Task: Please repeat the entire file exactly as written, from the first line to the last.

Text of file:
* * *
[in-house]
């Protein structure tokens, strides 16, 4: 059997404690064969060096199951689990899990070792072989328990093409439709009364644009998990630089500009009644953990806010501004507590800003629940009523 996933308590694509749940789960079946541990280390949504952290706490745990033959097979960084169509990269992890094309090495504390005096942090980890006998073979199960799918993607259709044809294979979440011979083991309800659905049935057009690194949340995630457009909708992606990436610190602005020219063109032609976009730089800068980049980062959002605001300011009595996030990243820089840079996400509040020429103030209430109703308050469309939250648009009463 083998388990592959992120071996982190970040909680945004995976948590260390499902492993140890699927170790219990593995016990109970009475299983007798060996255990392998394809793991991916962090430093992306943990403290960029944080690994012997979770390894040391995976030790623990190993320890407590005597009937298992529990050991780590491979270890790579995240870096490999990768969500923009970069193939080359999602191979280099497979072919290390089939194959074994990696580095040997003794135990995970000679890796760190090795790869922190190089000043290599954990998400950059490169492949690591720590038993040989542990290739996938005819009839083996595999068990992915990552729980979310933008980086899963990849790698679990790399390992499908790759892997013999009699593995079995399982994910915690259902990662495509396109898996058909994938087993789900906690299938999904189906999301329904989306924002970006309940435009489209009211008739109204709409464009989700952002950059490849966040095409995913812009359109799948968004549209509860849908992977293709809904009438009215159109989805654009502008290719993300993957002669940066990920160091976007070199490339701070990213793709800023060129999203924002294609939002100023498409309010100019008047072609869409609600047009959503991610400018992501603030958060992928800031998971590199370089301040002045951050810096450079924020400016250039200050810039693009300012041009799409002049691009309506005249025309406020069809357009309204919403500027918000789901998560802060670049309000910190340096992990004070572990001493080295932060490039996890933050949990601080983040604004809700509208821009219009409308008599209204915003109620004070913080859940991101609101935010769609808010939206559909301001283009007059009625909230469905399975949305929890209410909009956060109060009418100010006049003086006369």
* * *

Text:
[in-house]
């Protein structure tokens, strides 16, 4: 059997404690064969060096199951689990899990070792072989328990093409439709009364644009998990630089500009009644953990806010501004507590800003629940009523 996933308590694509749940789960079946541990280390949504952290706490745990033959097979960084169509990269992890094309090495504390005096942090980890006998073979199960799918993607259709044809294979979440011979083991309800659905049935057009690194949340995630457009909708992606990436610190602005020219063109032609976009730089800068980049980062959002605001300011009595996030990243820089840079996400509040020429103030209430109703308050469309939250648009009463 083998388990592959992120071996982190970040909680945004995976948590260390499902492993140890699927170790219990593995016990109970009475299983007798060996255990392998394809793991991916962090430093992306943990403290960029944080690994012997979770390894040391995976030790623990190993320890407590005597009937298992529990050991780590491979270890790579995240870096490999990768969500923009970069193939080359999602191979280099497979072919290390089939194959074994990696580095040997003794135990995970000679890796760190090795790869922190190089000043290599954990998400950059490169492949690591720590038993040989542990290739996938005819009839083996595999068990992915990552729980979310933008980086899963990849790698679990790399390992499908790759892997013999009699593995079995399982994910915690259902990662495509396109898996058909994938087993789900906690299938999904189906999301329904989306924002970006309940435009489209009211008739109204709409464009989700952002950059490849966040095409995913812009359109799948968004549209509860849908992977293709809904009438009215159109989805654009502008290719993300993957002669940066990920160091976007070199490339701070990213793709800023060129999203924002294609939002100023498409309010100019008047072609869409609600047009959503991610400018992501603030958060992928800031998971590199370089301040002045951050810096450079924020400016250039200050810039693009300012041009799409002049691009309506005249025309406020069809357009309204919403500027918000789901998560802060670049309000910190340096992990004070572990001493080295932060490039996890933050949990601080983040604004809700509208821009219009409308008599209204915003109620004070913080859940991101609101935010769609808010939206559909301001283009007059009625909230469905399975949305929890209410909009956060109060009418100010006049003086006369």